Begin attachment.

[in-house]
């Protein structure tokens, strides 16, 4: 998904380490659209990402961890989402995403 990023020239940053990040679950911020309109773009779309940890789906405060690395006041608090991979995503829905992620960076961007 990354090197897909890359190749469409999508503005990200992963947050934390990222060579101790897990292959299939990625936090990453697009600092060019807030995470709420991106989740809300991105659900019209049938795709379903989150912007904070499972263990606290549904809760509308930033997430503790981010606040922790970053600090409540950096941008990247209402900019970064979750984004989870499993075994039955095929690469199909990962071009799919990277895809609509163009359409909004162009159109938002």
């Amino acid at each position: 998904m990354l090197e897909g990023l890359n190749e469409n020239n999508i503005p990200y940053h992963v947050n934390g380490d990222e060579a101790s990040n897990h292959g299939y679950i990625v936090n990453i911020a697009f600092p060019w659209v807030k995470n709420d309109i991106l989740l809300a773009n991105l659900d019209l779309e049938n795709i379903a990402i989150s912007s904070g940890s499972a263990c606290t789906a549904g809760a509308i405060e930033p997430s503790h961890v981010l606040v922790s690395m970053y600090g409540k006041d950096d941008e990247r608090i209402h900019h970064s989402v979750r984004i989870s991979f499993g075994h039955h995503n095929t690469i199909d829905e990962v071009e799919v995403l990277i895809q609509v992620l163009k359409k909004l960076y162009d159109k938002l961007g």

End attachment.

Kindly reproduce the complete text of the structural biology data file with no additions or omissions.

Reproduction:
[in-house]
């Protein structure tokens, strides 16, 4: 998904380490659209990402961890989402995403 990023020239940053990040679950911020309109773009779309940890789906405060690395006041608090991979995503829905992620960076961007 990354090197897909890359190749469409999508503005990200992963947050934390990222060579101790897990292959299939990625936090990453697009600092060019807030995470709420991106989740809300991105659900019209049938795709379903989150912007904070499972263990606290549904809760509308930033997430503790981010606040922790970053600090409540950096941008990247209402900019970064979750984004989870499993075994039955095929690469199909990962071009799919990277895809609509163009359409909004162009159109938002």
């Amino acid at each position: 998904m990354l090197e897909g990023l890359n190749e469409n020239n999508i503005p990200y940053h992963v947050n934390g380490d990222e060579a101790s990040n897990h292959g299939y679950i990625v936090n990453i911020a697009f600092p060019w659209v807030k995470n709420d309109i991106l989740l809300a773009n991105l659900d019209l779309e049938n795709i379903a990402i989150s912007s904070g940890s499972a263990c606290t789906a549904g809760a509308i405060e930033p997430s503790h961890v981010l606040v922790s690395m970053y600090g409540k006041d950096d941008e990247r608090i209402h900019h970064s989402v979750r984004i989870s991979f499993g075994h039955h995503n095929t690469i199909d829905e990962v071009e799919v995403l990277i895809q609509v992620l163009k359409k909004l960076y162009d159109k938002l961007g």